The Tactics of a Cryptic Arbitrator

by Haley Newlin

diner pic smallI woke up irritated. The alarm was blaring in my ears, mocking me as I fought to stay hidden under my cheap, Walmart covers.

Get up, I told myself. You have to get up. They’ll fire you if you’re late again. Get up.

For a moment I considered being late. Getting fired meant no longer working that pointless job at Sal’s Diner. It was amazing I still had the job. I was the worst waitress in all of Staten Island. I was continuously late, messed up orders, spilled drinks, most of the customers complained that I was rude, and about anything else that would typically put you right at the front of the line in the unemployment office. Lucky for me, Sal was a pushover.

I used to be a pleasant person, before my writing career went under. I wrote a fantastic murder mystery and after showing my work and being denied by several publishing companies who couldn’t see the true greatness in my writing, I was given a chance by a large publishing company in New York. Things got muddied when they began questioning me about the school I claimed to have attended. See, I never went to college, never had the money to, and just like that, the company dropped me and I sort of gave up.

Now being a cynic, I have a sinister view of the world. To me, we’re all a pathetic, walking joke to someone. We think we have some kind of control, but that’s just part of the joke this vast, bitter world plays on us. You think you have control, then the mat is pulled right from under you and everything that meant anything crashes, leaving every bit of hope, passion, motivation shattered and unfixable.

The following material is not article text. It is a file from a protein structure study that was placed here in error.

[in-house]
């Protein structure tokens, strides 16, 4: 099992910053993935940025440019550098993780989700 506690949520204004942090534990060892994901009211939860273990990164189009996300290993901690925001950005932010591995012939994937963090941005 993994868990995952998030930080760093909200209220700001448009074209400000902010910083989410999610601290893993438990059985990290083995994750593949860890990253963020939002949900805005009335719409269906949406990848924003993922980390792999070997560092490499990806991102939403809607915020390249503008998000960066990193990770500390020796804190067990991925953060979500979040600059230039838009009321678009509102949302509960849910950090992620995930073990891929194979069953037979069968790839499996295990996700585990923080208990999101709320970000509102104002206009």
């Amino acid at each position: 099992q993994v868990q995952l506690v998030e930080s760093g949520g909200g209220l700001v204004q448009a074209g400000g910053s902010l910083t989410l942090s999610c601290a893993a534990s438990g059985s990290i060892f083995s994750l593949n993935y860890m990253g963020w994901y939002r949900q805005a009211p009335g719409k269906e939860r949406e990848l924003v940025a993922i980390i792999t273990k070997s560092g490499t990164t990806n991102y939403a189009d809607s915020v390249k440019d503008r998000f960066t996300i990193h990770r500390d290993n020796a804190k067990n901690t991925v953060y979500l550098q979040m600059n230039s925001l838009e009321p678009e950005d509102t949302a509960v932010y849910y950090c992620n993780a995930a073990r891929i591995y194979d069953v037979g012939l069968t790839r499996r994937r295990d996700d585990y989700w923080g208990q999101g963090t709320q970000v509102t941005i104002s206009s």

Ryan, my husband, is the polar opposite of me. He’s always sharing his easygoing personality with anyone within ten feet of him. At first, the bubbliness and constant positivity was refreshing. Now it just irritates me. He’s always smiling for no reason at all. He continuously compliments everyone. Sometimes I see a person and think, okay, this person isn’t attractive, clearly unintelligent, what’s there to compliment? But of course Mr. I’m-always-so-sweet could think of something. He’d compliment what they were wearing or their new haircut. Sure to some people he sounds perfect; to me he couldn’t be more annoying. Ryan is a people person. Our rent payment depends on that one thing about him that annoys me to no end. Ryan’s in sales and his vexatious personality makes him prosper. Jealous of his prosperity in a career he actually enjoys, I sometimes daydream about horrific things happening to Ryan as he goes on and on about his success.

I remember when I was head-over-heels for Ryan. We couldn’t wait to be married. We were young and ready to live our dreams and do it all side by side. This was back before my personality froze solid within me. He was positive that my writing career would take off.  He would say in his salesman tone, “you just have to keep at it and believe”. Instead, I was serving fries and grease-drenched cheeseburgers to truck drivers through the day into early evening. I knew Ryan wasn’t to blame for my failure, but I blamed him anyway and him bringing it up only made me resent him more. Blaming Ryan and the jokester of the world was what I’d been doing. It was easier.

I pushed my thoughts aside and forced myself out of bed, putting one body part outside the covers at a time, stalling the way I usually did. I stumbled toward the bathroom and when I turned the corner, I almost pressed faces with Ryan.

“Anna, are you sure you don’t want breakfast? I can whip up some blueberry pancakes like you used to make.”

I forced a smile and turned away mumbling under my breath, “You couldn’t even toast the bread without sending the whole damn house up in flames. What makes you think I would even let you turn on the stove?”

I hurried back to the bedroom, slipped on my tacky uniform, grabbed my jacket and told Ryan that I was late and would get something at the diner. Ryan looked down at the obnoxious, silver watch he bought, thinking it would impress his customers, and then back at me. “You don’t have to be there for another hour.”